Friday, August 9th, 2019

Clipper Ventures calls for an Independent Inquiry into both MCA & MIAB

A full on row is brewing now that Clipper Ventures has called for an independent inquiry into both the Maritime and Coastguard Agency (MCA) and the Marine Accident Investigation Branch. (MAIB)

A full on row is brewing now that Clipper Ventures has called for an independent inquiry into both the Maritime and Coastguard Agency (MCA) and the Marine Accident Investigation Branch. (MAIB)

This follows the investigations by the agencies into the tragic death of Simon Speirs.

On the 18th November 2017, Simon Speirs, a 60 year old retired solicitor, fell over the side whilst helping to reduce sail. The yacht,CV30, owned by Clipper Ventures, was participating in an around the world race and was experiencing increasing winds and sea state in the Southern Ocean.

Mr Speirs was tethered to the boat but fell overboard due to a freak failure of a tether safety clip.

Buried at sea

Mr Speirs was recovered but could not be resuscitated.  His body was buried at sea.

Simon Speirs was recovered but could not be resuscitated.  His body was buried at sea.

The accident was investigated by both the MCA and MAIB, and it is their conclusions that are causing considerable concern within Clipper Ventures. 

Clipper Ventures has called upon the Department for Transport urging them to hold an independent inquiry to establish the full extent of the Maritime and Coastguard Agency (MCA) and Marine Accident Investigation Branch (MAIB) investigatory teams’ failure of professionalism, impartiality and honesty.

It is alleged that, after a new enquiry into the actions of the MCA Enforcement Official who had initiated and headed up a number of investigations, multiple errors and distortions of the truth have been discovered.

Not true

These include the fact that the MCA had claimed there was a vessel within 60 miles of the yacht that could have taken the body home for burial. The MCA have now admitted this was not true and in fact the nearest vessel was 1500 miles or 5-6 days steaming away.

They have also admitted that Clipper Ventures had advised the Department for Transport and the MCA prior to holding a burial at sea, but their official did not respond.

The yacht CV30

The MCA have now admitted that in the circumstances Clipper Ventures were right to hold the burial at sea.  Yet distress was caused to Mrs Speirs when an MCA Enforcement official told her of this non-existent nearby vessel.

Clipper Ventures claim that the MAIB report issued 20 June 2019 contained a number of errors, including stating Clipper Ventures had not carried out any of their recommendations, which is inaccurate. All recommendations in the report had been implemented, except for the inspection by the MCA which was due to the MCA’s lack of resources.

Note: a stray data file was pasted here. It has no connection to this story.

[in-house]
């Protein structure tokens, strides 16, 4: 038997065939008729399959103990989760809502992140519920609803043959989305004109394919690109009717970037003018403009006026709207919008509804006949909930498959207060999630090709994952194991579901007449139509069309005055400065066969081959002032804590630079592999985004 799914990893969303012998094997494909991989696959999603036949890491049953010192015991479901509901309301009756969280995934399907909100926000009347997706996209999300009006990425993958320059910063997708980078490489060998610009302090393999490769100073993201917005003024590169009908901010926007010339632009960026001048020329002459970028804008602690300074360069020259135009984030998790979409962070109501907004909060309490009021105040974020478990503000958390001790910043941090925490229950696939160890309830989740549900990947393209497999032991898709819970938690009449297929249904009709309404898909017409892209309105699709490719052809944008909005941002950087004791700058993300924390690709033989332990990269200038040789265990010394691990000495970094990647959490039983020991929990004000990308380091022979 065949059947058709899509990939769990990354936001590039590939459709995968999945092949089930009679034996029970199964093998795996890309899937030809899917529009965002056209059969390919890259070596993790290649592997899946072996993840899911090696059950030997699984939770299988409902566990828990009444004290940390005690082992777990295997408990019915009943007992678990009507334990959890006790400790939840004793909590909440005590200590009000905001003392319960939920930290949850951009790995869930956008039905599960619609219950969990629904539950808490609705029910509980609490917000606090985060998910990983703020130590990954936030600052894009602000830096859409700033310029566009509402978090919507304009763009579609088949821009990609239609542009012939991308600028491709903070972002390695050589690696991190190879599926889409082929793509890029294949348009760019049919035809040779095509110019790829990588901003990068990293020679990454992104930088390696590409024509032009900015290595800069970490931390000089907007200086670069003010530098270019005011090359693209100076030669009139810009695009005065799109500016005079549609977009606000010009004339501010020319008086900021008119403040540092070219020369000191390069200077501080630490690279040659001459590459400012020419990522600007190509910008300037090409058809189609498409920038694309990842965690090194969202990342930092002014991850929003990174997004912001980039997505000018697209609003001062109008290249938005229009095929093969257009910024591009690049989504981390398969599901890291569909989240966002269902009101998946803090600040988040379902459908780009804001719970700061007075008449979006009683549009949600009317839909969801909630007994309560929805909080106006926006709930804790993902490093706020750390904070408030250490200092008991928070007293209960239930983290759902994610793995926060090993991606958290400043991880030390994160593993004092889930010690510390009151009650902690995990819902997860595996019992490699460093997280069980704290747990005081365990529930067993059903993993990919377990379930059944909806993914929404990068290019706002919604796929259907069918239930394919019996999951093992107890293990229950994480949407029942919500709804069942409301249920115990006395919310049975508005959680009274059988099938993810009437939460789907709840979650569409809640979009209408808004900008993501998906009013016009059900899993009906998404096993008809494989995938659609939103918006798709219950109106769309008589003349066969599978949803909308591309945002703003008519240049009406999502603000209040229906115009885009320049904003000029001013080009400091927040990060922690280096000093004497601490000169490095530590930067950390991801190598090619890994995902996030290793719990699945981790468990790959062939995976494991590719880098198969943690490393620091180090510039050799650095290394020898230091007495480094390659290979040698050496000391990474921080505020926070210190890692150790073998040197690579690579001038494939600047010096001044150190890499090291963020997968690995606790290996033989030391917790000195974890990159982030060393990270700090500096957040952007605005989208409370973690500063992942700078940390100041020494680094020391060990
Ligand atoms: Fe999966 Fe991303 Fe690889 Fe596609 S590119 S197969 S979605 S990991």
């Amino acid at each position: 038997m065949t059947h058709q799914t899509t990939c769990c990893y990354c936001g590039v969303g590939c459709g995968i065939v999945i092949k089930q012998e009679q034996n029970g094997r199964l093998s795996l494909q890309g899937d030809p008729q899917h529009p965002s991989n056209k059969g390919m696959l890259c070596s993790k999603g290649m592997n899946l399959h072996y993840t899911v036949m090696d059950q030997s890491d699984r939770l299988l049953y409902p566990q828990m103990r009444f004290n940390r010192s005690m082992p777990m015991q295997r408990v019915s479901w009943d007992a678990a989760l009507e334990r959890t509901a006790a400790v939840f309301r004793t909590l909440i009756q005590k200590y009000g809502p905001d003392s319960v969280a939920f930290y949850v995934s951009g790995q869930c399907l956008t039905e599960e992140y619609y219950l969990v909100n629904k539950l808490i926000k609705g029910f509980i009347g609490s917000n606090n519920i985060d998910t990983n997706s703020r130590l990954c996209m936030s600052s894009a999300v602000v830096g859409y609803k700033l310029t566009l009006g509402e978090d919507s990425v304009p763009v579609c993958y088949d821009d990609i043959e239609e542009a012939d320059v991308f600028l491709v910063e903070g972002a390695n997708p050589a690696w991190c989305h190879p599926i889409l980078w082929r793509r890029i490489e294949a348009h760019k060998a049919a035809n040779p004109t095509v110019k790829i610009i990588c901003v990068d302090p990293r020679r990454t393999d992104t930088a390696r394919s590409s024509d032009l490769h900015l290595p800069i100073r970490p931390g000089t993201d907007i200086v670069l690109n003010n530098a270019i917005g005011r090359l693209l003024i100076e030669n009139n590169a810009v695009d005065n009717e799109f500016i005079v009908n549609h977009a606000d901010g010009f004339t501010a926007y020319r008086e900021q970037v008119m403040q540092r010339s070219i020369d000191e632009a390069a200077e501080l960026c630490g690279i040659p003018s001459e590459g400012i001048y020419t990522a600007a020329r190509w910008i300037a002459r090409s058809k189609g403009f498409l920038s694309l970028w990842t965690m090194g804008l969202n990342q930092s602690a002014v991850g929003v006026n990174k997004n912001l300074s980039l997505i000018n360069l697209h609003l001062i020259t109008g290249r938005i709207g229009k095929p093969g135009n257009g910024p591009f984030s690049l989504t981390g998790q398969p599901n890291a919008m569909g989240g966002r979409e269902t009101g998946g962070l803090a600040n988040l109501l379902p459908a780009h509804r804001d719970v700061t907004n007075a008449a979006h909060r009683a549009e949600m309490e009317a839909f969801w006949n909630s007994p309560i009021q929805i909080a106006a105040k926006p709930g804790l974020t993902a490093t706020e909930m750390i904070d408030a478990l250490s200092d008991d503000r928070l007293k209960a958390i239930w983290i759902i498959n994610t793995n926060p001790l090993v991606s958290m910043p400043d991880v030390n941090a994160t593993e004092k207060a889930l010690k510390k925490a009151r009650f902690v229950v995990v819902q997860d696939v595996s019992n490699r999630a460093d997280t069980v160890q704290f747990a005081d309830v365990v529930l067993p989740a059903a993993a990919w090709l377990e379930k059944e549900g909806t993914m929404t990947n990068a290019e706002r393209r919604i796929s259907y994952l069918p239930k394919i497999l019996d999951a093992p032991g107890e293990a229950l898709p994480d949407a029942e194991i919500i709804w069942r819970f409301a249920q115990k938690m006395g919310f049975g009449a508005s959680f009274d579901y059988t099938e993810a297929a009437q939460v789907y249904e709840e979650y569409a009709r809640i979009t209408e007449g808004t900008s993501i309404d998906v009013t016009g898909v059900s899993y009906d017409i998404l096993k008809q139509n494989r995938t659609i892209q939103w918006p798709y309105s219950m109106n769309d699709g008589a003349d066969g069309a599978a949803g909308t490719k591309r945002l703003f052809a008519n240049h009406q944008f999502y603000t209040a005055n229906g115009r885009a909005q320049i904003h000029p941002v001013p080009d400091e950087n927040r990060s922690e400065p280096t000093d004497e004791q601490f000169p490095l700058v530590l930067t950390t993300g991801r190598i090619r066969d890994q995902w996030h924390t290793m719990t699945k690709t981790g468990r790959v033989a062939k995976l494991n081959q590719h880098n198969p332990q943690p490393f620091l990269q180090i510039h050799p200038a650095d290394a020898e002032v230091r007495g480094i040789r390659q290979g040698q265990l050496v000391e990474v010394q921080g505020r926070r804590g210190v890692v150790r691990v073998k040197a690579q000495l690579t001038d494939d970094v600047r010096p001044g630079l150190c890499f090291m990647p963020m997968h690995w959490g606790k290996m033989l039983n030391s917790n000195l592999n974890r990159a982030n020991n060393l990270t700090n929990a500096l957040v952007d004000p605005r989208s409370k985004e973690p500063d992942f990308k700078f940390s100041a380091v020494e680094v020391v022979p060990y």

Clipper Ventures, therefore made the decision to have its systems assessed, and approved, by two independent auditors.

Freak failure

The freak failure of the safety tether on the 18th November 2017 is being examined by the sailing industry. The MAIB report acknowledged Clipper Ventures’ investigation into safety tethers (which was carried out with the MAIB onboard), and its introduction of a double tether system exceed industry standards. However, the industry learnings have been diluted by a number of factual errors in the MAIB report.

The MCA and MAIB investigations followed remarkably parallel courses and it has to be suspected that significant and improper influence was applied to the MAIB investigation by the MCA team.

Clipper Ventures has complained in the past about the lack of impartiality at the MAIB, a belief now held more strongly than ever.

Highest priority

The safety of its crew is the claim the highest priority and has been since the race was first established in 1996. 

They said in a statement “Every crew member undergoes four weeks of intensive, rigorous training, specifically designed for ocean racing, of which safety is at the core. This includes sea survival training which is carried out to industry (RYA) standards. All safety equipment on board is industry leading with every crew member equipped with a personal AIS beacon in lifejackets.  Each yacht is fully crewed and crew members are ‘off watch’ for between ten to fourteen hours in each 24 hour period. The watch system is designed to ensure each crew member has enough rest during the race.”

Comments are closed.

SUBMIT STORY

NEWS ARCHIVE

Search